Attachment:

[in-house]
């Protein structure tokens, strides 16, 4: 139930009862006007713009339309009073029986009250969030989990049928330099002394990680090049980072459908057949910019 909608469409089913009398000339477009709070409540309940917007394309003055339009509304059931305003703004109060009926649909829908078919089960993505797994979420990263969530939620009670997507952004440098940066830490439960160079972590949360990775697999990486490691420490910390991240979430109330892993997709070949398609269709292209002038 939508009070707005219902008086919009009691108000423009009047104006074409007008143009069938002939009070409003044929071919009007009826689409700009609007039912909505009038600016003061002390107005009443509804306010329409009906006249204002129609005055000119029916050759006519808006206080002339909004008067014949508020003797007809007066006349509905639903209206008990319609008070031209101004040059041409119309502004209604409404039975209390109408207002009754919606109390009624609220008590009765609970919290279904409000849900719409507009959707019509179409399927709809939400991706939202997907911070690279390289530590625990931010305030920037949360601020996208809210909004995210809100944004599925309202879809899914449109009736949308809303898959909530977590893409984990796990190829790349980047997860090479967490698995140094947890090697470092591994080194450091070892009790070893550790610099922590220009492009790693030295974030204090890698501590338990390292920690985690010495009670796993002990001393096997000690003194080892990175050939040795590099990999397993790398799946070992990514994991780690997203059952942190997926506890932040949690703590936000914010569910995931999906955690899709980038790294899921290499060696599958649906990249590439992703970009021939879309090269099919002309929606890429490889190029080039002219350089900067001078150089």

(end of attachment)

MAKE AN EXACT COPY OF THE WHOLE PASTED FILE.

[in-house]
């Protein structure tokens, strides 16, 4: 139930009862006007713009339309009073029986009250969030989990049928330099002394990680090049980072459908057949910019 909608469409089913009398000339477009709070409540309940917007394309003055339009509304059931305003703004109060009926649909829908078919089960993505797994979420990263969530939620009670997507952004440098940066830490439960160079972590949360990775697999990486490691420490910390991240979430109330892993997709070949398609269709292209002038 939508009070707005219902008086919009009691108000423009009047104006074409007008143009069938002939009070409003044929071919009007009826689409700009609007039912909505009038600016003061002390107005009443509804306010329409009906006249204002129609005055000119029916050759006519808006206080002339909004008067014949508020003797007809007066006349509905639903209206008990319609008070031209101004040059041409119309502004209604409404039975209390109408207002009754919606109390009624609220008590009765609970919290279904409000849900719409507009959707019509179409399927709809939400991706939202997907911070690279390289530590625990931010305030920037949360601020996208809210909004995210809100944004599925309202879809899914449109009736949308809303898959909530977590893409984990796990190829790349980047997860090479967490698995140094947890090697470092591994080194450091070892009790070893550790610099922590220009492009790693030295974030204090890698501590338990390292920690985690010495009670796993002990001393096997000690003194080892990175050939040795590099990999397993790398799946070992990514994991780690997203059952942190997926506890932040949690703590936000914010569910995931999906955690899709980038790294899921290499060696599958649906990249590439992703970009021939879309090269099919002309929606890429490889190029080039002219350089900067001078150089």